Max Pechstein

Max Pechstein
Kneeling Woman
Gouache on wove paper.
20 7/8 x 16 1/4 inches (53 x 41.4 cm)
Bequest of Fred Ebb.
© Max Pechstein / Artists Rights Society (ARS), New York

Signed and dated at lower right, "Pechstein 09".

Picadilly Gallery, London; Stefan Lennert, Munich; from whom acquired by Fred Ebb, New York, in 1975.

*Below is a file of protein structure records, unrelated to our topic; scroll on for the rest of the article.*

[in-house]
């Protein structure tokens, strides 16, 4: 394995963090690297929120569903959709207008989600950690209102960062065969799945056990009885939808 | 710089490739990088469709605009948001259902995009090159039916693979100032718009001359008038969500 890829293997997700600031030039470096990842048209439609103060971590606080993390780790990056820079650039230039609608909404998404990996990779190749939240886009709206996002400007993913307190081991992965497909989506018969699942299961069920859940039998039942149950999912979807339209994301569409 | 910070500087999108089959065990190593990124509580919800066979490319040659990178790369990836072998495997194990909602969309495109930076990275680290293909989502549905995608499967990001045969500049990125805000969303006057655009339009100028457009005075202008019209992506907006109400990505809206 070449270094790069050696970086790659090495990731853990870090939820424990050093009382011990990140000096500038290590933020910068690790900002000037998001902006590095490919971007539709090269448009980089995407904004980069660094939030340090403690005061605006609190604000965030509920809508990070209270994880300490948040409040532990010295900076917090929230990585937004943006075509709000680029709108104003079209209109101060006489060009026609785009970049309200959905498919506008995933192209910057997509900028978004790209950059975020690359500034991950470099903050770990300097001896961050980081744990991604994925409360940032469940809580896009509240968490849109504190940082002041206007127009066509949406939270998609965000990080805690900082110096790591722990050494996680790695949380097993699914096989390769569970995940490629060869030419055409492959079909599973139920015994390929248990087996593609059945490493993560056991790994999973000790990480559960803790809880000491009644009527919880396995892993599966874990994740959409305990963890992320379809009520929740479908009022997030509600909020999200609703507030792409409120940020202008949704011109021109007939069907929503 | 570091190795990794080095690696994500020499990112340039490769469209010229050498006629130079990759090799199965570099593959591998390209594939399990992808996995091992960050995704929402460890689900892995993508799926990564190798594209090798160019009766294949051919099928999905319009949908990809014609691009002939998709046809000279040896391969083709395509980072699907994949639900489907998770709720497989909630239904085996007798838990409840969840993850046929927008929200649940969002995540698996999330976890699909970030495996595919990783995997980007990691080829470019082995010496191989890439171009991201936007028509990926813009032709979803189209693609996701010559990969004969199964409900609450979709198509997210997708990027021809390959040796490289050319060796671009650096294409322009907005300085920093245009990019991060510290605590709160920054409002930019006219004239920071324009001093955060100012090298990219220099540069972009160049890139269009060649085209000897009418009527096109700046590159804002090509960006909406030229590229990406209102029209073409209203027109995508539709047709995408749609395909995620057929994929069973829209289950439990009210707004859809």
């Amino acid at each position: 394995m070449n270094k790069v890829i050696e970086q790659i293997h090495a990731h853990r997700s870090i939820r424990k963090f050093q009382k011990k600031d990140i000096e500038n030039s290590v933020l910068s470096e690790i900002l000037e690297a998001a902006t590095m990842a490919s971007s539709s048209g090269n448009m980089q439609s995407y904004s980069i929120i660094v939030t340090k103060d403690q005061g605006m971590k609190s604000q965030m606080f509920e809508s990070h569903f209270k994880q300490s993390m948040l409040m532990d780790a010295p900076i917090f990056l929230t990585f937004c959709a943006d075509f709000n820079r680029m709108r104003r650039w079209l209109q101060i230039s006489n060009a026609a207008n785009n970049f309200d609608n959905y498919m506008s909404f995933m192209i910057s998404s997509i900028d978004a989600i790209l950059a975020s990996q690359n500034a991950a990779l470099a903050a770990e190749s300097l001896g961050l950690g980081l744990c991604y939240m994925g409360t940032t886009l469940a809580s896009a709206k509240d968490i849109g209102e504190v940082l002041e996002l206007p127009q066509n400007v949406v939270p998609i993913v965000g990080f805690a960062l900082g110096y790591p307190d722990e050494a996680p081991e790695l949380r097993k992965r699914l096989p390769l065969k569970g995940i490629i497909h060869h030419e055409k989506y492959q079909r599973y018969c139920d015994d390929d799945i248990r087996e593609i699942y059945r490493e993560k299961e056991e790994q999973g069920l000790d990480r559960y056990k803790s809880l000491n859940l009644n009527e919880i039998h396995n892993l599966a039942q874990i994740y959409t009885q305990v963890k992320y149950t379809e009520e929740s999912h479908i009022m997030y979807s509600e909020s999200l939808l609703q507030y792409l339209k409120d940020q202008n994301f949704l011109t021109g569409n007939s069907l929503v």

Pechstein was a successful decorative painter when Erich Heckel invited him to join the Brucke group of expressionist artists. His knowledge of French art together with his thorough academic training in painting (the founding members of the Brucke group were all architecture students) account for the difference between Pechstein's art and that of his colleagues. As this sheet demonstrates, his forms are more voluptuous and sensuous in comparison with the angular treatment of the female nude in the work of most of the German expressionists. His nude recalls Matisse's drawings of 1906-7, in which the rhythm and sensuality of the continuous line alone give the drawing its expressivity. Pechstein achieved similar effects through his fluid, sinuous line with its subtle variations in thickness. He also imparted a strong sense of plasticity to this monumental figure by suggesting volume through the spare application of color. The subject of this drawing has non-Western features and her submissive pose, kneeling with her hands behind her back, is reminiscent of Gauguin's (problematic) depictions of Tahitian women.

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